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Open Access Publications from the University of California

Essays in Public Economics

  • Author(s): Lee, Insook
  • Advisor(s): Saez, Emmanuel
  • et al.

My dissertation, "Essays in Public Economics," is comprised of three chapters. The first one, titled "Altruism, Reciprocity, and Equity: A Unified Motive for Intergenerational Transfers" is to address the following question: Why do parents divide bequests equally while transferring inter vivos gifts unequally? Across times and places, why have there mainly been only two extreme choices of distribution of bequests: either to give them to just one child (unigeniture) or to divide them equally (equigeniture)? How can a motive for intergenerational transfers explain both "equal division puzzle" (the former) and polarized inheritance patterns (the latter)? This chapter presents a behavioral model that coherently rationalizes these empirical realities. Namely, as head of a family, a parent altruistically cares about children but also wants them to spend effort for family. However, effort is costly and individual level of each child is unverifiable to a third party adjudicator. Given this incomplete information, there rise only two stable equilibria: either equigeniture or unigeniture. When the productivity of effort rises, the evolution of inheritance pattern from unigeniture to equigeniture occurs. So equigeniture is eventually adopted due to a rise in the productivity throughout industrialization. Furthermore, if the parent wants to counterbalance inequality among children who exert equal effort, the greater amount of inter vivos gift is transferred to a child with lower relative income compared to his siblings, while bequests remain equally divided. This model is consistent with the aforementioned empirical realities but also lends itself to further empirical tests. First of all, with a data set of pre-industrial agrarian societies, we find that a rise in the productivity of effort causes equigeniture to be chosen over unigeniture, which is consistent with the model. Second of all, through an empirical analysis on a micro-level data on inter vivos transfers in contemporary families, we find supporting evidence as follows: (i) income inequality among children increases the probability that their parent gives any inter vivos gift; and (ii) the amount of the gift is negatively associated with relative income of each child compared to his siblings.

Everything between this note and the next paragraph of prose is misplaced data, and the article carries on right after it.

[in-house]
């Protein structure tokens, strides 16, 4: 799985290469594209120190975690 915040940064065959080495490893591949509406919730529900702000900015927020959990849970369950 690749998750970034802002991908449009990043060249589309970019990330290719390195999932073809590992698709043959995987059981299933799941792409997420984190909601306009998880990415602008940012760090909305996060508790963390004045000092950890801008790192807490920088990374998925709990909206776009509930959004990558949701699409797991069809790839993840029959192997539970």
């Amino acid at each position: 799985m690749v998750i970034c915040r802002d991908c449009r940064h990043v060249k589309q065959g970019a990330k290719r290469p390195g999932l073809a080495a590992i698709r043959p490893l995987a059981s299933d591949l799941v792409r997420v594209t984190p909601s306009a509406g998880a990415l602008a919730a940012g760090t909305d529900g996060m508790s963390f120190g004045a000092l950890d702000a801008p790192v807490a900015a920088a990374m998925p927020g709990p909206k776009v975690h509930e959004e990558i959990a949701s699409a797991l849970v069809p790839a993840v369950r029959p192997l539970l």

The second chapter "Retirement and Exposure of Pension to Financial Market Fluctuations" studies how exposure of pension wealth to stock market fluctuations affects retirement behavior both theoretically and empirically. Characteristics of optimal plan for retirement are elaborated with reflecting that liquidizing pension wealth is more tied to retirement decisions than non-pension wealth as well as embodying time-sensitive restrictions on availability of pension benefits. Theoretical analysis finds that exposure of pension to financial market fluctuations does not always entail perfectly symmetric response of retirement. Exposure of pension to a positive shock actually brings responses of retirement only if the magnitude of the positive shock is large enough to compensate for foregone labor earnings and demand for resources necessary for post-retirement consumptions. In particular, whereas exposure of pension to a small negative shock leads to a decrease in retirement, exposure of pension to a positive shock with the same magnitude might not yield an increase in retirement. Next, empirical analysis is conducted with Health and Retirement Study, micro-level biennial panel data of senior workers in U.S., to examine actual retirement responses over the recent business cycle. Little evidence is found on a discernible increase in retirement rate owing to exposure of pension to the 2004 and 2006 positive shocks. However, the 2002 and 2008 negative shocks prove to lead to a decrease in retirement rate. In the view of theoretical findings, this is not self-contradictory but still can be consistent with a positive wealth effect on retirement; rather, it points to a case where these positive shocks are not sharp and large enough to bring substantive earlier retirement.

The third chapter, titled "Optimal Income Taxation and Optimal Revenue Mobilization," analyzes characteristics of nonlinear optimal income taxation and optimal revenue mobilization when the tax enforcement of a government is not costless (and thus not presumed to be perfect). The government cannot observe and verify an individual's innate ability although that ability turns out to cause inequality amongst them. This prevents the government from avoiding efficiency loss in the taxation, since each taxpayer can take advantage of private information over their own ability by reducing working hours to pretend to be less able than he truly is. Optimal income tax schedule is designed to minimize the efficiency loss from deterring such behavior to maximize social welfare. Moreover, the desired expenditure of the government is set for enhancing minimum living standard of society. In executing the tax schedule to finance this, however, tax evasion occurs due to imperfect enforcement. Although the government can verify the true amount of taxpayer's earnings, unlike their ability, it is costly to increase the enforcement rate. The optimal rate equalizes a gain of net increase in the tax revenue with a loss of decreased utility of risk-averse taxpayers from an increment in the rate. Notably, this chapter shows that aggregate loss of tax revenue can theoretically justify non-zero tax rate on top earners.

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